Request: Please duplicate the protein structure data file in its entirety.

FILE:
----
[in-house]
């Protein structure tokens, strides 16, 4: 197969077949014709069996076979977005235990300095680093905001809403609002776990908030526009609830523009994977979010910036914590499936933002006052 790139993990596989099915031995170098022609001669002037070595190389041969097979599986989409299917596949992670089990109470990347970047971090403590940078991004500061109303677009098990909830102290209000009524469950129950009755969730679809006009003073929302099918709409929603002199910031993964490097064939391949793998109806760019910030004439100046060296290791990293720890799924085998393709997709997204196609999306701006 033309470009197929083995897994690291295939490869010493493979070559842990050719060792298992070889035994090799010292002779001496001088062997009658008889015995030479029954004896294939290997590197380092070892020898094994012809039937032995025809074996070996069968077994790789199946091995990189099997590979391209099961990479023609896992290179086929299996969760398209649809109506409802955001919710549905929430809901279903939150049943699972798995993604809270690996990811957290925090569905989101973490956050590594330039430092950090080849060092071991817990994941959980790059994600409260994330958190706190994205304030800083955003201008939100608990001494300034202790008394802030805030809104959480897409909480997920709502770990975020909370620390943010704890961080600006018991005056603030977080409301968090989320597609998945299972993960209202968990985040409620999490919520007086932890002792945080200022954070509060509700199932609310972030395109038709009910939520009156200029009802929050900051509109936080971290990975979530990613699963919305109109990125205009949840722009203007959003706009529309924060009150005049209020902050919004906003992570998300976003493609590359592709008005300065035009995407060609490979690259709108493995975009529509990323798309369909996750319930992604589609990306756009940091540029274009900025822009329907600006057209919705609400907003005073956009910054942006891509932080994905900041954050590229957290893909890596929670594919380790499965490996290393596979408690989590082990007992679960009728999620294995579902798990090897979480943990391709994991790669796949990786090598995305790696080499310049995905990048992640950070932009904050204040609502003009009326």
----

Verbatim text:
[in-house]
């Protein structure tokens, strides 16, 4: 197969077949014709069996076979977005235990300095680093905001809403609002776990908030526009609830523009994977979010910036914590499936933002006052 790139993990596989099915031995170098022609001669002037070595190389041969097979599986989409299917596949992670089990109470990347970047971090403590940078991004500061109303677009098990909830102290209000009524469950129950009755969730679809006009003073929302099918709409929603002199910031993964490097064939391949793998109806760019910030004439100046060296290791990293720890799924085998393709997709997204196609999306701006 033309470009197929083995897994690291295939490869010493493979070559842990050719060792298992070889035994090799010292002779001496001088062997009658008889015995030479029954004896294939290997590197380092070892020898094994012809039937032995025809074996070996069968077994790789199946091995990189099997590979391209099961990479023609896992290179086929299996969760398209649809109506409802955001919710549905929430809901279903939150049943699972798995993604809270690996990811957290925090569905989101973490956050590594330039430092950090080849060092071991817990994941959980790059994600409260994330958190706190994205304030800083955003201008939100608990001494300034202790008394802030805030809104959480897409909480997920709502770990975020909370620390943010704890961080600006018991005056603030977080409301968090989320597609998945299972993960209202968990985040409620999490919520007086932890002792945080200022954070509060509700199932609310972030395109038709009910939520009156200029009802929050900051509109936080971290990975979530990613699963919305109109990125205009949840722009203007959003706009529309924060009150005049209020902050919004906003992570998300976003493609590359592709008005300065035009995407060609490979690259709108493995975009529509990323798309369909996750319930992604589609990306756009940091540029274009900025822009329907600006057209919705609400907003005073956009910054942006891509932080994905900041954050590229957290893909890596929670594919380790499965490996290393596979408690989590082990007992679960009728999620294995579902798990090897979480943990391709994991790669796949990786090598995305790696080499310049995905990048992640950070932009904050204040609502003009009326």